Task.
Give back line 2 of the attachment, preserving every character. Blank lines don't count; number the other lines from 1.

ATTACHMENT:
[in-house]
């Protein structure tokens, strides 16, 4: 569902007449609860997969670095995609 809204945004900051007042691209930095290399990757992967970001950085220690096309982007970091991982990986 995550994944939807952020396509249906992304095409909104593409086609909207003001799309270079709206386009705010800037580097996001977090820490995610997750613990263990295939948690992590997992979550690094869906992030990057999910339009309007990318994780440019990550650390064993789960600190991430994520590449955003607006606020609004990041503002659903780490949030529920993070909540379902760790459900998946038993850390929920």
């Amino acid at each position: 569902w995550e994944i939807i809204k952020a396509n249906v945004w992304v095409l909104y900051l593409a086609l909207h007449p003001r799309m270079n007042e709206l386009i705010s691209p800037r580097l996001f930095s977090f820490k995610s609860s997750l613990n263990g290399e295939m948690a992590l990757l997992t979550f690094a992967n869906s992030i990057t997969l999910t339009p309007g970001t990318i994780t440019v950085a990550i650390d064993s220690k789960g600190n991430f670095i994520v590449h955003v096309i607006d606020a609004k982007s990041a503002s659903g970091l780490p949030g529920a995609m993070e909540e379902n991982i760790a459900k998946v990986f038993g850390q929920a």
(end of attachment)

């Protein structure tokens, strides 16, 4: 569902007449609860997969670095995609 809204945004900051007042691209930095290399990757992967970001950085220690096309982007970091991982990986 995550994944939807952020396509249906992304095409909104593409086609909207003001799309270079709206386009705010800037580097996001977090820490995610997750613990263990295939948690992590997992979550690094869906992030990057999910339009309007990318994780440019990550650390064993789960600190991430994520590449955003607006606020609004990041503002659903780490949030529920993070909540379902760790459900998946038993850390929920």